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As part of its quarterly Pennsylvania Patient Safety Advisory released in June, the Pennsylvania Patient Safety Authority revealed that it received 652 reports of radiology errors from health care facilities in 2009, the latest period studied. A review of those events found that specific failed protocols such as inaccurate scheduling, patient misidentification and failure to verify procedures exposed patients to potential harm.
According to the report, 50 percent of the radiology errors involved the wrong procedure or test being administered. Another 30 percent of the events involved wrong patient procedures, 15 percent involved procedures being performed on the correct body part but on the wrong side, and 5 percent involved wrong-site procedures.
In medical malpractice cases involving diagnostic errors such as a missed diagnosis, a delayed diagnosis or a failure to diagnose an illness altogether, a radiology error is often a primary cause. Even if a radiology error doesn’t result in a diagnostic error, an unnecessary or botched radiological procedure exposes the patient to radiation and can carry other risks to the patient.
Pennsylvania Patient Safety Authority recommends error-reduction strategies to prevent radiology errors
In recommending steps hospitals and health care facilities should take to reduce the risk of radiology errors, the Authority cited the Universal Protocol for Preventing Wrong Site, Wrong Procedure and Wrong Person Surgery outlined by the nonprofit accreditation and certification organization the Joint Commission. Although the Universal Protocol is most commonly associated with preventing surgical errors, the Authority points out that the principles are transferrable to other disciplines where unintended procedures and complications are a problem.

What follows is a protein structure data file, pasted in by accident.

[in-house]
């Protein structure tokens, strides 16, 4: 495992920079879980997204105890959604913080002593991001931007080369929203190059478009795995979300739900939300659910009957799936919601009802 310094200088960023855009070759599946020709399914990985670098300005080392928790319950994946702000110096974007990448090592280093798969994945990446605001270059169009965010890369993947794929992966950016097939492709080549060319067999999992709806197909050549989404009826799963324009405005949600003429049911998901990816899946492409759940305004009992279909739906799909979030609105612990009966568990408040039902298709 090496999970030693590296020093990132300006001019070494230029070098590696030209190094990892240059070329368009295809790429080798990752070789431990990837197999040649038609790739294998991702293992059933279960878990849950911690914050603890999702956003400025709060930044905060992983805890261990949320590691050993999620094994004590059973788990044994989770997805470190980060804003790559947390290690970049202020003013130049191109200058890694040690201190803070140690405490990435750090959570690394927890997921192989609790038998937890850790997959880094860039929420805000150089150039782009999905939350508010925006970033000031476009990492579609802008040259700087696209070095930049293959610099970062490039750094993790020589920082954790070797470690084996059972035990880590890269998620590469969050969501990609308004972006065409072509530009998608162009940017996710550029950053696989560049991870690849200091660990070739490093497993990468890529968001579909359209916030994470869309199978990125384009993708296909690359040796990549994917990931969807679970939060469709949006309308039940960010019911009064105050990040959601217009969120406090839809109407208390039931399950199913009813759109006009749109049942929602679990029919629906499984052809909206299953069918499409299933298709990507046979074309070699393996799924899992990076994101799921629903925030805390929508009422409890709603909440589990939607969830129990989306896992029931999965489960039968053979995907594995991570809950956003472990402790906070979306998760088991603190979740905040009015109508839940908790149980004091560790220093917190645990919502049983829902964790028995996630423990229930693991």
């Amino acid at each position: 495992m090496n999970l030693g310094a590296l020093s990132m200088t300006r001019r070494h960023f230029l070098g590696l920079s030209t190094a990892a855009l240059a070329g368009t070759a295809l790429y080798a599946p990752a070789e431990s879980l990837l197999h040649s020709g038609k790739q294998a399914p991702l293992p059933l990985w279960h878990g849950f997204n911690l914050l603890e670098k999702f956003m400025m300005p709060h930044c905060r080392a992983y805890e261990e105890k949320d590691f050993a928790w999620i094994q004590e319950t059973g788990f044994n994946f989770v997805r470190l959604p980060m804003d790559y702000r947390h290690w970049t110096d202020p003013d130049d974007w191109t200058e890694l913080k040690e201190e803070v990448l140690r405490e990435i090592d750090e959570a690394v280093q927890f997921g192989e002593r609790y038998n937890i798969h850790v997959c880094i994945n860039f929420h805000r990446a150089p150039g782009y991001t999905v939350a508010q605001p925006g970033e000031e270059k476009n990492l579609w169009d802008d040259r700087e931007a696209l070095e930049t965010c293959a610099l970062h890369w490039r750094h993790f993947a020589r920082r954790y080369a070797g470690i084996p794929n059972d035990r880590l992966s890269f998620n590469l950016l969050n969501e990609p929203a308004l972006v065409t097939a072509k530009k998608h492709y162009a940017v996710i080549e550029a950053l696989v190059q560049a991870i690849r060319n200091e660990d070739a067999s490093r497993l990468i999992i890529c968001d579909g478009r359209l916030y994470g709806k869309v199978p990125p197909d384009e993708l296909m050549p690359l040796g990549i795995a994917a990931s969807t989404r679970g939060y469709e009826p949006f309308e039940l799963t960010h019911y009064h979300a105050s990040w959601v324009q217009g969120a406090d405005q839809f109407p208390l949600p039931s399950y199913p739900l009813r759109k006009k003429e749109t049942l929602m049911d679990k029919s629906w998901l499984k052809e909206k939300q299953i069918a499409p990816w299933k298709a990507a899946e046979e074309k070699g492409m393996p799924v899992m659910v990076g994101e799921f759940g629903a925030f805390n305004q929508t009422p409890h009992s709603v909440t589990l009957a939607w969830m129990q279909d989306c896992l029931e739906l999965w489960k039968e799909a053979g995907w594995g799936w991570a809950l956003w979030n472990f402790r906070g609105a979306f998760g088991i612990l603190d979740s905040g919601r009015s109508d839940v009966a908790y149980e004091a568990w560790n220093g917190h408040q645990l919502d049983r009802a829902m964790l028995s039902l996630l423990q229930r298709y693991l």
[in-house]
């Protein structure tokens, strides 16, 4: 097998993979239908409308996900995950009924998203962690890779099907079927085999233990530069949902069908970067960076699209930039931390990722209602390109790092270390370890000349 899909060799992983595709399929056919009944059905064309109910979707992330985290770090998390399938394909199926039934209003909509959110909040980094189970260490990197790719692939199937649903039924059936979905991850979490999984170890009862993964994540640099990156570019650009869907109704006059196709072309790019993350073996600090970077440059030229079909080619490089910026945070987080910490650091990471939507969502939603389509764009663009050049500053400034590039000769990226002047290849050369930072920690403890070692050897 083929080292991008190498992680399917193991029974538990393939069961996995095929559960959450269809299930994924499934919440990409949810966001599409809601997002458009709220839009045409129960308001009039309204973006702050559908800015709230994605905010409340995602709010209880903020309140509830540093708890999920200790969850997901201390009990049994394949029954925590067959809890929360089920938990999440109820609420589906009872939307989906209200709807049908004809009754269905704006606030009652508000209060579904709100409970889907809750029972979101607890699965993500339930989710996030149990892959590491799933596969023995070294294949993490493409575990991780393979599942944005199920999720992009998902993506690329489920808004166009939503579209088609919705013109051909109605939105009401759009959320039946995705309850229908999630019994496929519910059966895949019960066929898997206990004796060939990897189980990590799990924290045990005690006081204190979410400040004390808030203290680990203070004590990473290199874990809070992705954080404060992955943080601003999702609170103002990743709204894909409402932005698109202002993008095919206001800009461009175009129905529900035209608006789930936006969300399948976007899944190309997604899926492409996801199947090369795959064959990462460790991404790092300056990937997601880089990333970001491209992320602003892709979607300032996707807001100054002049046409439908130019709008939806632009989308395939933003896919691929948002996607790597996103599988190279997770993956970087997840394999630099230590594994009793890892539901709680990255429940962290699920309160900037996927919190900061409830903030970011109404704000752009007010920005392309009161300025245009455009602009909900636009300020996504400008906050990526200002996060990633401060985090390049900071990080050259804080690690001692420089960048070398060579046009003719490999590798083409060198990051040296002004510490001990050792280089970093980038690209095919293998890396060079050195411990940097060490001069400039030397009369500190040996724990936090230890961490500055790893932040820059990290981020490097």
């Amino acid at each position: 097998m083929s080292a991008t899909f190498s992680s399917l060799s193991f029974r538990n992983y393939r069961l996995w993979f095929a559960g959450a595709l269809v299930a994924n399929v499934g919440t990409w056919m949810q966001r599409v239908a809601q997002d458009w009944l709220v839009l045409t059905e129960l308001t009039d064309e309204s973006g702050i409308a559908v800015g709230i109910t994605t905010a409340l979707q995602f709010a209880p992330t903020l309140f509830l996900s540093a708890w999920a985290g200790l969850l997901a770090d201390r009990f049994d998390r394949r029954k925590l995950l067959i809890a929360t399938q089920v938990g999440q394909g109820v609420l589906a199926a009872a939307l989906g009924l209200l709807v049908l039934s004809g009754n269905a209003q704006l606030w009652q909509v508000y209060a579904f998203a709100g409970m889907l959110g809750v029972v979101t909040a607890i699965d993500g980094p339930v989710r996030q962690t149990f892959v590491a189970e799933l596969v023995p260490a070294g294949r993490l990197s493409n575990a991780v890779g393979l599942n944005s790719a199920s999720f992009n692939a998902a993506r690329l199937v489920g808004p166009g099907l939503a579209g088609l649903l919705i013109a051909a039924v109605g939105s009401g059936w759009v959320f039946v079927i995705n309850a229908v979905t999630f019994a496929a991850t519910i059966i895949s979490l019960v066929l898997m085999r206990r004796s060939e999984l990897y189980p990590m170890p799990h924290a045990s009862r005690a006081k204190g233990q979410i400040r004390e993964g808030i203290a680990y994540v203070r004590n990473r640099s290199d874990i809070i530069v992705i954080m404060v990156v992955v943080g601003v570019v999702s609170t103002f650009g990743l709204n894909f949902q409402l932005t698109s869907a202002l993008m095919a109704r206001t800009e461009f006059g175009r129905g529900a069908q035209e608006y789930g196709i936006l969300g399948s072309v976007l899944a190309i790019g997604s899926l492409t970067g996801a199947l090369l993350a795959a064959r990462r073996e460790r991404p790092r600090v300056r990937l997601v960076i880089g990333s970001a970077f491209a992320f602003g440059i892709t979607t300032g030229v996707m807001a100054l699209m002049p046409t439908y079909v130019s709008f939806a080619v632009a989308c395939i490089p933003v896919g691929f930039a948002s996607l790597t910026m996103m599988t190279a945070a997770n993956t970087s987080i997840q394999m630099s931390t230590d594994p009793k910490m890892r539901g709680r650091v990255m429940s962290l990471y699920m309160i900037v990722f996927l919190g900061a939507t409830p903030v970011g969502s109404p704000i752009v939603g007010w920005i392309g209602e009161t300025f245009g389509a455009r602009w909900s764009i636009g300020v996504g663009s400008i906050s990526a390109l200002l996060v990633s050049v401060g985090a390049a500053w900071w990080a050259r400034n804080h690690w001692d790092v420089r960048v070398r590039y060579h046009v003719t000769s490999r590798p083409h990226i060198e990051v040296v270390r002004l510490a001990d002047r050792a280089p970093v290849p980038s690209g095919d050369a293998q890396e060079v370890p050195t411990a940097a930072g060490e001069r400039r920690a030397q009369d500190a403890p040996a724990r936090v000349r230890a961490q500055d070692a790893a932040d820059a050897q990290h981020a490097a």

“These protocols, while targeted toward preventing surgery mistakes, can be used to standardize procedures in other areas of care to ensure that patients are accurately identified and procedures correctly scheduled and performed across-the-board, not just in the operating room,” says the clinical director of the Authority. “An assessment tool, sample policy and teaching module of events with learning points are also available for patient safety officers to determine where their facility stands in regard to the likelihood of these events happening in their facility.”
Source: Pennsylvania Patient Safety Authority press release, “Failed Organizational and Departmental Processes May Lead to Wrong-Patient, Wrong-Procedure, Wrong-Side and Wrong-Site Errors in Radiology Services,” June 1, 2011